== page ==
After reading the selected critical issue, use the following questions to analyze the issue.
1. What are at least two facts presented by each side of the critical issue? Pro – There were more than a dozen reports of cardiac arrest or heart failure between 1985 and 1997 due to Ritalin use. – In one study, Ritalin use reduced the expected monthly weight gain by 25%. Con
– Stimulants have proven to be effective in improving behavior, school work and social adjustment from 50% to 95%. – For 30% to 45% of children with ADHD, the use of stimulants will improve their behavior but not be normalized.
2. What are at least two opinions presented by each side of the critical issue? Pro
– Children taking stimulants frequently become very depressed or suicidal. – Stimulants can cause a variety of mental abnormalities. Con – It is a myth that the use of stimulants stunts a child’s growth. – There is no research to prove that children taking stimulants are at more of risk for abusing other drugs during their teenage years.
3. What are some of the strengths associated with the Pro side of the issue? What are some of the weaknesses? – The Pro side has a large amount of scientific data and several studies to help support their argument for the negative side effects of stimulant use. The Pro side is very convincing using the many data tables to depict the harm that stimulants can cause to children. They use several different sources to support their argument. – The Pro side does not explore the other side of the argument whatsoever. While they have a substantive amount of data, it is not compared to the number of children who experienced no negative side effects while using stimulants. This would have caused their percentages and numbers to be much smaller.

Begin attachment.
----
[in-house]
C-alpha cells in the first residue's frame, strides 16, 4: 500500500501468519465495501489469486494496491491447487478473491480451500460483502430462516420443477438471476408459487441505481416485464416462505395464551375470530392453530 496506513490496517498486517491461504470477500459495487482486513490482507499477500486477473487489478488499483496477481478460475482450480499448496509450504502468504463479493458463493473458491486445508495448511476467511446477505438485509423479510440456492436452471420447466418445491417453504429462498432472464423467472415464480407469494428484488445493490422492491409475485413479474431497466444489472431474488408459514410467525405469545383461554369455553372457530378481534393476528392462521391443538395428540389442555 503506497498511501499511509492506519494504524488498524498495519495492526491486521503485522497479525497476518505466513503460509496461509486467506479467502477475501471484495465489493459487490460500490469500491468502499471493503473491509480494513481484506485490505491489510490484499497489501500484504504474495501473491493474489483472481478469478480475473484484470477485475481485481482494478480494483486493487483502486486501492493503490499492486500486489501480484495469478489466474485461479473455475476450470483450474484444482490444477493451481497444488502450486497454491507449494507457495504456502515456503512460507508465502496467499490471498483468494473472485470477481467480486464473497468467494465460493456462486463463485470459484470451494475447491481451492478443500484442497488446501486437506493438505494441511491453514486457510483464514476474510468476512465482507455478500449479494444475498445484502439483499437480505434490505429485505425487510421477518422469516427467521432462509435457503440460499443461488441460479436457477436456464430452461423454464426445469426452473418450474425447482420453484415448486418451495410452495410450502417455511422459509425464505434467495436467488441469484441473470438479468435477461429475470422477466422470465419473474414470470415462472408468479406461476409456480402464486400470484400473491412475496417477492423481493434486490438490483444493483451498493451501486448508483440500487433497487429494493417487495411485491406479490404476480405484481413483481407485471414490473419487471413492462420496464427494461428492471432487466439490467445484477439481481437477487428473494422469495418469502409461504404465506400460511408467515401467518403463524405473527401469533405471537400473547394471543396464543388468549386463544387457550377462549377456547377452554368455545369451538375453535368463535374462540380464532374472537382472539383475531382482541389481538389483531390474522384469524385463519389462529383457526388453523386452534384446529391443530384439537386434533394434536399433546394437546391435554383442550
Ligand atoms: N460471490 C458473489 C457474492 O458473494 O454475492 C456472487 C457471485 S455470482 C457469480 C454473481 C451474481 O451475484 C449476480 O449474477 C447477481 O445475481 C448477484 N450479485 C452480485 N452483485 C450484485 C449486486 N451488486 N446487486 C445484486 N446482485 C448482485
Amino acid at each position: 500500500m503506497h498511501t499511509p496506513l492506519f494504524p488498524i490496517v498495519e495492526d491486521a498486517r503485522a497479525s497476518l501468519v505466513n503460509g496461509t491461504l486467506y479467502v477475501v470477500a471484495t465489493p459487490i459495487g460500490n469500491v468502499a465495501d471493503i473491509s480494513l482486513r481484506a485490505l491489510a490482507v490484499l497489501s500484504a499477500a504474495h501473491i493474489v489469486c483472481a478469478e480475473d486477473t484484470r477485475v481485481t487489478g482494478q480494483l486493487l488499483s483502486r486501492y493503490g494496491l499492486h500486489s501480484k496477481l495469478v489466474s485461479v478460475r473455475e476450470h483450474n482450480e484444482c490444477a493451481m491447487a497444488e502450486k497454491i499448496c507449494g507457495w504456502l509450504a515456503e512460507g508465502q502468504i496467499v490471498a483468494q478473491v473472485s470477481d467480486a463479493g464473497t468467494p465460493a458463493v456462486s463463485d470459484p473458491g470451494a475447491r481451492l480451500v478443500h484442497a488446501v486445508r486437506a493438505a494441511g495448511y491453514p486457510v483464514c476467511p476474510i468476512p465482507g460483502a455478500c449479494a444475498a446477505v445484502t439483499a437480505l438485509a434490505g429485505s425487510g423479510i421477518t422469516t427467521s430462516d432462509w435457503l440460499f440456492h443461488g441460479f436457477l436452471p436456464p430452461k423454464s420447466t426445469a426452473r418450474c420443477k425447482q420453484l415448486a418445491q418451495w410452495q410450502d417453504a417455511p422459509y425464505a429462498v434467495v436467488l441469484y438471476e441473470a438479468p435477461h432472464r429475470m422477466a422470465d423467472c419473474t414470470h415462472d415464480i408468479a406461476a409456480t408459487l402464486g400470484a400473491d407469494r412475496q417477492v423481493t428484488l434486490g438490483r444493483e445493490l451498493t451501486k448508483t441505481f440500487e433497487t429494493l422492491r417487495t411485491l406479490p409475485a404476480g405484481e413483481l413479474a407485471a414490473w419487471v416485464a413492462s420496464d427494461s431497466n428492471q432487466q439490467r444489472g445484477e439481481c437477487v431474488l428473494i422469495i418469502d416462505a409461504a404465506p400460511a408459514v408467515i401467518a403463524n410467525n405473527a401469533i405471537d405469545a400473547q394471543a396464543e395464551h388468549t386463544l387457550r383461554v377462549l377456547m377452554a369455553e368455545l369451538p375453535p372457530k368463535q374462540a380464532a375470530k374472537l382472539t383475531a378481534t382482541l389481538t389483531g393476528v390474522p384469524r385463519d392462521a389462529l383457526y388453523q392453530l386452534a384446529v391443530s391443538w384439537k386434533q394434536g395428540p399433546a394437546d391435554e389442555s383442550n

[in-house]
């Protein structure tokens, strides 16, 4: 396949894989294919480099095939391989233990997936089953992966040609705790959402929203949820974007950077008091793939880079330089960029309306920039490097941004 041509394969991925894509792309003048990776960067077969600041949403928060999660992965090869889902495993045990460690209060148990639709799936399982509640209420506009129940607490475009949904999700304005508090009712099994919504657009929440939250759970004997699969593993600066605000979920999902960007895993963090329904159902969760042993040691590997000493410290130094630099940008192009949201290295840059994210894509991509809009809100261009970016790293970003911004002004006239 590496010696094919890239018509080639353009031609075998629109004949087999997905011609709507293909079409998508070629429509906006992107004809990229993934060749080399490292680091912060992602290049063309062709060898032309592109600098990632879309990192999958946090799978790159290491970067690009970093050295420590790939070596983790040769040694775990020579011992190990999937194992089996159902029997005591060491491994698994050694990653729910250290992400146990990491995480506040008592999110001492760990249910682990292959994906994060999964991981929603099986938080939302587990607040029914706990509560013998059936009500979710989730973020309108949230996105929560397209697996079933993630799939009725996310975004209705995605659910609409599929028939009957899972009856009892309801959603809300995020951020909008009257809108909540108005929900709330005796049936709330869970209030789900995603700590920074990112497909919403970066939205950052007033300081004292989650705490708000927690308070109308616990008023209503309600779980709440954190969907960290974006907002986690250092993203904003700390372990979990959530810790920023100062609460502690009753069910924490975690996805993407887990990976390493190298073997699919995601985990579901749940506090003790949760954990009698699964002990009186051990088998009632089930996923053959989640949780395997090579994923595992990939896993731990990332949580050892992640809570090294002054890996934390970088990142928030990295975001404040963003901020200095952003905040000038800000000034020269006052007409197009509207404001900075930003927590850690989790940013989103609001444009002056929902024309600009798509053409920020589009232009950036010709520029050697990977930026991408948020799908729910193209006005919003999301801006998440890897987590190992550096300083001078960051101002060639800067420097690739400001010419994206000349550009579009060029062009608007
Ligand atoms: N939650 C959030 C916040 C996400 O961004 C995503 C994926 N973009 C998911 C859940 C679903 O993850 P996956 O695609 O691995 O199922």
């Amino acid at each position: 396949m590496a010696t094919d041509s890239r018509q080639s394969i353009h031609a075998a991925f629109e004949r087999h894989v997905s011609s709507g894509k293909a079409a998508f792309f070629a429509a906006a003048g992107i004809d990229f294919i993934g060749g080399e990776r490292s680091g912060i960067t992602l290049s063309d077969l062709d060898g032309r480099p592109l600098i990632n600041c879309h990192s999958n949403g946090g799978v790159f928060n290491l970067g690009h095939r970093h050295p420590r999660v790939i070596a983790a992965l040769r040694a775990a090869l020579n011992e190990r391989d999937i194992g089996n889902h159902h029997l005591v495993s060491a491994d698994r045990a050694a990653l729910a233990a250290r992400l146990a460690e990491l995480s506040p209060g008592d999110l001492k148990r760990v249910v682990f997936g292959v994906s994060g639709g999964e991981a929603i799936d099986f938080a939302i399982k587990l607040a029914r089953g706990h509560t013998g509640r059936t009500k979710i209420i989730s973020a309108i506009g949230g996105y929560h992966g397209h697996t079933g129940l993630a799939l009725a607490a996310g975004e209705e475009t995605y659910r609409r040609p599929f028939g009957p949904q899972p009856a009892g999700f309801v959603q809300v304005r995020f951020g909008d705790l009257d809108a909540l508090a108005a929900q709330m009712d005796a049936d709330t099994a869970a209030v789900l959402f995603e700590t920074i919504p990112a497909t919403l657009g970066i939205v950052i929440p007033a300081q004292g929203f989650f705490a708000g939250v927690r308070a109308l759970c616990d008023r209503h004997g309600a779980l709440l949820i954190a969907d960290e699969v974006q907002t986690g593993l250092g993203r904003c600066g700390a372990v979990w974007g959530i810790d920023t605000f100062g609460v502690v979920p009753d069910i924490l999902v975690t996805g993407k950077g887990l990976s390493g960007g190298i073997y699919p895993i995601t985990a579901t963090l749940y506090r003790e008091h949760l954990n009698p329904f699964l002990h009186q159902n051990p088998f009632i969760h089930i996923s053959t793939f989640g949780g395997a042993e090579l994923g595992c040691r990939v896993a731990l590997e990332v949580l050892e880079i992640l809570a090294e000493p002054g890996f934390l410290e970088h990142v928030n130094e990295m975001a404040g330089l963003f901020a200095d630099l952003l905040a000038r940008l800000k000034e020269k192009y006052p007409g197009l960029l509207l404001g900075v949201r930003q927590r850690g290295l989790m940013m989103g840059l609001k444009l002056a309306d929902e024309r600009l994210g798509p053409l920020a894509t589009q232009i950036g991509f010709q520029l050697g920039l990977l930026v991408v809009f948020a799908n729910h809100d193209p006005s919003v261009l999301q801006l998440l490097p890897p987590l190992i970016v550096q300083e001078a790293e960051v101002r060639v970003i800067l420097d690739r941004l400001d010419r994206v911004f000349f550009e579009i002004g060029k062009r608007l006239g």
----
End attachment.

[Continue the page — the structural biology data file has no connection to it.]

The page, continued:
4. What are some of the strengths associated with the Con side of the issue? What are some of the weaknesses? – The Con side effectively argues that Ritalin and other stimulants are very useful in treating and normalizing children with ADHD. The Con side also explores the other side of the argument by admitting that some children do experience negative side effects. An entire section of the argument is dedicated to discussing the side effects of stimulants. The Con side of the argument is supported by a great deal of research and data. – Weaknesses of the Con side include not using cited sources to support his argument other than his own.
5. How credible were the authors of each argument? Explain your answer. Physician, Peter R. Breggin, was convincing in his argument that stimulants are harmful to children and is overused. He used several sources and data from other research teams to support his argument. Psychologist and ADHD researcher, Russell A. Barkley is very convincing in his argument that Ritalin and other stimulants are important parts of intervention for children with ADHD. It is apparent that he accomplished extensive research to write his book and present this argument.
6. Based on the statements presented in this critical issue, which author do you agree with? Why? This is a difficult question to answer. While I know there are many side effects associated with the use of stimulants, I have witnessed the more positive aspects of using these drugs. Barkley’s extensive research and presentation of his findings is very convincing. That partnered with real life experience using these stimulants, causes me to agree with Barkley.
7. Which side of this critical issue does contemporary research support? Please provide specific examples in your response. The Pro side is more supported in contemporary research. Pro: There are several articles and journals that I have found that support the Pro side of this argument. Ritalin is thought of as the “quick fix” for ADHD. Because it is an amphetamine, Ritalin has a high rate of abuse and concerns some parents, teachers and physicians. Some say that they feel pressured to give or recommend medication to children before they can perform a thorough evaluation of a student. There is also a concern that Ritalin is being prescribed to children too young to solve normal behavioral problems (Huber, 2002).